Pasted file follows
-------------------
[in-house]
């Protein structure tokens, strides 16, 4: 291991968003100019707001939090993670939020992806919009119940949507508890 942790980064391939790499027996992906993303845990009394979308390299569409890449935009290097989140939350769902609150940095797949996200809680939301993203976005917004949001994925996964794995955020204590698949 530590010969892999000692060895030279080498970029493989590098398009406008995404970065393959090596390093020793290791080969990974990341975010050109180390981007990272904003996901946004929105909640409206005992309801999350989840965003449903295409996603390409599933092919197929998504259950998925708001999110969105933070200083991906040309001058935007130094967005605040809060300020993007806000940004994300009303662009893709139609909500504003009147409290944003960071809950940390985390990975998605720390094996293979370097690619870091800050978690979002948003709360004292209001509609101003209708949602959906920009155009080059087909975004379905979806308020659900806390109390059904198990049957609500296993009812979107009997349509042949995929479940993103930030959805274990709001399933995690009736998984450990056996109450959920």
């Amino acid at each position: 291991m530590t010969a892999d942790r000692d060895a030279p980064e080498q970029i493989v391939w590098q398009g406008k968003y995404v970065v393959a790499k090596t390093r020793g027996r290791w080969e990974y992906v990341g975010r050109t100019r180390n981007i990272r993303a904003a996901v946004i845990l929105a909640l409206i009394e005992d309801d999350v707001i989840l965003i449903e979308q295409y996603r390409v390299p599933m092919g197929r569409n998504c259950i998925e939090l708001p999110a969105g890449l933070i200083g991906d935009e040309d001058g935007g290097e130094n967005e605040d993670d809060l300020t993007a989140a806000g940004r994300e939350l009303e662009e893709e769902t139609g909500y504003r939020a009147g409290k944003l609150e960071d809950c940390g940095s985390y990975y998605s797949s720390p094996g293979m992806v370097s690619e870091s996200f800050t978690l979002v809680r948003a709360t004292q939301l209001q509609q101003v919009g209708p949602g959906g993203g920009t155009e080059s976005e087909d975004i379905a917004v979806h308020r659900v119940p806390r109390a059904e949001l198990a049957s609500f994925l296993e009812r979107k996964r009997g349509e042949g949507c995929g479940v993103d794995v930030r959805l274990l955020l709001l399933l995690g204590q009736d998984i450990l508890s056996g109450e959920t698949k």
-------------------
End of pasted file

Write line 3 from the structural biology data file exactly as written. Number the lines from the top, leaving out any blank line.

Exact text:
């Amino acid at each position: 291991m530590t010969a892999d942790r000692d060895a030279p980064e080498q970029i493989v391939w590098q398009g406008k968003y995404v970065v393959a790499k090596t390093r020793g027996r290791w080969e990974y992906v990341g975010r050109t100019r180390n981007i990272r993303a904003a996901v946004i845990l929105a909640l409206i009394e005992d309801d999350v707001i989840l965003i449903e979308q295409y996603r390409v390299p599933m092919g197929r569409n998504c259950i998925e939090l708001p999110a969105g890449l933070i200083g991906d935009e040309d001058g935007g290097e130094n967005e605040d993670d809060l300020t993007a989140a806000g940004r994300e939350l009303e662009e893709e769902t139609g909500y504003r939020a009147g409290k944003l609150e960071d809950c940390g940095s985390y990975y998605s797949s720390p094996g293979m992806v370097s690619e870091s996200f800050t978690l979002v809680r948003a709360t004292q939301l209001q509609q101003v919009g209708p949602g959906g993203g920009t155009e080059s976005e087909d975004i379905a917004v979806h308020r659900v119940p806390r109390a059904e949001l198990a049957s609500f994925l296993e009812r979107k996964r009997g349509e042949g949507c995929g479940v993103d794995v930030r959805l274990l955020l709001l399933l995690g204590q009736d998984i450990l508890s056996g109450e959920t698949k």